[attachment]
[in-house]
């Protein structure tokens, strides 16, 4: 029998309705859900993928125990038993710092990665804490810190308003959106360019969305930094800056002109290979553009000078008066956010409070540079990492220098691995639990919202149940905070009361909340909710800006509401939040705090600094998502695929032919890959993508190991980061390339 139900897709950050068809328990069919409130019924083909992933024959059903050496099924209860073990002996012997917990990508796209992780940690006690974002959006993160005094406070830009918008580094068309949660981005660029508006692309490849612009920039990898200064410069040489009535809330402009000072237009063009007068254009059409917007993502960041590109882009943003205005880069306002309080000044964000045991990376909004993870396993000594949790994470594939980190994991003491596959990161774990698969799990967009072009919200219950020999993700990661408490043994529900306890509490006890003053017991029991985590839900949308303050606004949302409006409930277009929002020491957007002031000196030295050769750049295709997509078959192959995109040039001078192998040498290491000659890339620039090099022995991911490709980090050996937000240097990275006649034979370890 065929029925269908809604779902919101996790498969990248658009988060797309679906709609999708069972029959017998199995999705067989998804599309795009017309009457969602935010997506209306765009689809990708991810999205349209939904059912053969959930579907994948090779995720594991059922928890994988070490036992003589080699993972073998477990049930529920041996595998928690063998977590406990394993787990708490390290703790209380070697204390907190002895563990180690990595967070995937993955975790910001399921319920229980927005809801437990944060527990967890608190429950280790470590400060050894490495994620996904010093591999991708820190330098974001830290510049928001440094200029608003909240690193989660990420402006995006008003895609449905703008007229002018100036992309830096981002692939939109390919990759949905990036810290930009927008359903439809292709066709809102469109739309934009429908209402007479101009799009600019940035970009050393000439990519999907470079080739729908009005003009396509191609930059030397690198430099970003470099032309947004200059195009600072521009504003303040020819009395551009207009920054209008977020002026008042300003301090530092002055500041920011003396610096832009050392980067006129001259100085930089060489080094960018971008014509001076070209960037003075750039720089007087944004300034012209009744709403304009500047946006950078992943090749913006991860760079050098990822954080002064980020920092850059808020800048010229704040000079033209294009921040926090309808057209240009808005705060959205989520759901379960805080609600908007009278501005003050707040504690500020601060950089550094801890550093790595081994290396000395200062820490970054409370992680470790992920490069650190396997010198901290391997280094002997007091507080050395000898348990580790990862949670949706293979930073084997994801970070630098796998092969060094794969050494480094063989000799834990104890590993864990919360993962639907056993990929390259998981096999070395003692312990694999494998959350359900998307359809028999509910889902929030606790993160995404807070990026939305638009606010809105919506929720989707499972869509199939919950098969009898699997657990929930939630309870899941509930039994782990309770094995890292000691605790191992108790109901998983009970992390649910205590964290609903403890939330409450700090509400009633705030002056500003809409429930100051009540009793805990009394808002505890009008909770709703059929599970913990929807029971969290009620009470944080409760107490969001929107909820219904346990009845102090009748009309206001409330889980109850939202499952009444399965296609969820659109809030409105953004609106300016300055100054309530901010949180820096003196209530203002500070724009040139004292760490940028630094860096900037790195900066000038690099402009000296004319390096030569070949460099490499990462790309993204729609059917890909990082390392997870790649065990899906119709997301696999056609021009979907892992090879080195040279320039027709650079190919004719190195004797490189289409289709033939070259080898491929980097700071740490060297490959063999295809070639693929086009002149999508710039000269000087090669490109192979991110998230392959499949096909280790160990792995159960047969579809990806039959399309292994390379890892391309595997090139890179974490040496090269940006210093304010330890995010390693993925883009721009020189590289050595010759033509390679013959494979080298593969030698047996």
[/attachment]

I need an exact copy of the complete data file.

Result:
[in-house]
């Protein structure tokens, strides 16, 4: 029998309705859900993928125990038993710092990665804490810190308003959106360019969305930094800056002109290979553009000078008066956010409070540079990492220098691995639990919202149940905070009361909340909710800006509401939040705090600094998502695929032919890959993508190991980061390339 139900897709950050068809328990069919409130019924083909992933024959059903050496099924209860073990002996012997917990990508796209992780940690006690974002959006993160005094406070830009918008580094068309949660981005660029508006692309490849612009920039990898200064410069040489009535809330402009000072237009063009007068254009059409917007993502960041590109882009943003205005880069306002309080000044964000045991990376909004993870396993000594949790994470594939980190994991003491596959990161774990698969799990967009072009919200219950020999993700990661408490043994529900306890509490006890003053017991029991985590839900949308303050606004949302409006409930277009929002020491957007002031000196030295050769750049295709997509078959192959995109040039001078192998040498290491000659890339620039090099022995991911490709980090050996937000240097990275006649034979370890 065929029925269908809604779902919101996790498969990248658009988060797309679906709609999708069972029959017998199995999705067989998804599309795009017309009457969602935010997506209306765009689809990708991810999205349209939904059912053969959930579907994948090779995720594991059922928890994988070490036992003589080699993972073998477990049930529920041996595998928690063998977590406990394993787990708490390290703790209380070697204390907190002895563990180690990595967070995937993955975790910001399921319920229980927005809801437990944060527990967890608190429950280790470590400060050894490495994620996904010093591999991708820190330098974001830290510049928001440094200029608003909240690193989660990420402006995006008003895609449905703008007229002018100036992309830096981002692939939109390919990759949905990036810290930009927008359903439809292709066709809102469109739309934009429908209402007479101009799009600019940035970009050393000439990519999907470079080739729908009005003009396509191609930059030397690198430099970003470099032309947004200059195009600072521009504003303040020819009395551009207009920054209008977020002026008042300003301090530092002055500041920011003396610096832009050392980067006129001259100085930089060489080094960018971008014509001076070209960037003075750039720089007087944004300034012209009744709403304009500047946006950078992943090749913006991860760079050098990822954080002064980020920092850059808020800048010229704040000079033209294009921040926090309808057209240009808005705060959205989520759901379960805080609600908007009278501005003050707040504690500020601060950089550094801890550093790595081994290396000395200062820490970054409370992680470790992920490069650190396997010198901290391997280094002997007091507080050395000898348990580790990862949670949706293979930073084997994801970070630098796998092969060094794969050494480094063989000799834990104890590993864990919360993962639907056993990929390259998981096999070395003692312990694999494998959350359900998307359809028999509910889902929030606790993160995404807070990026939305638009606010809105919506929720989707499972869509199939919950098969009898699997657990929930939630309870899941509930039994782990309770094995890292000691605790191992108790109901998983009970992390649910205590964290609903403890939330409450700090509400009633705030002056500003809409429930100051009540009793805990009394808002505890009008909770709703059929599970913990929807029971969290009620009470944080409760107490969001929107909820219904346990009845102090009748009309206001409330889980109850939202499952009444399965296609969820659109809030409105953004609106300016300055100054309530901010949180820096003196209530203002500070724009040139004292760490940028630094860096900037790195900066000038690099402009000296004319390096030569070949460099490499990462790309993204729609059917890909990082390392997870790649065990899906119709997301696999056609021009979907892992090879080195040279320039027709650079190919004719190195004797490189289409289709033939070259080898491929980097700071740490060297490959063999295809070639693929086009002149999508710039000269000087090669490109192979991110998230392959499949096909280790160990792995159960047969579809990806039959399309292994390379890892391309595997090139890179974490040496090269940006210093304010330890995010390693993925883009721009020189590289050595010759033509390679013959494979080298593969030698047996």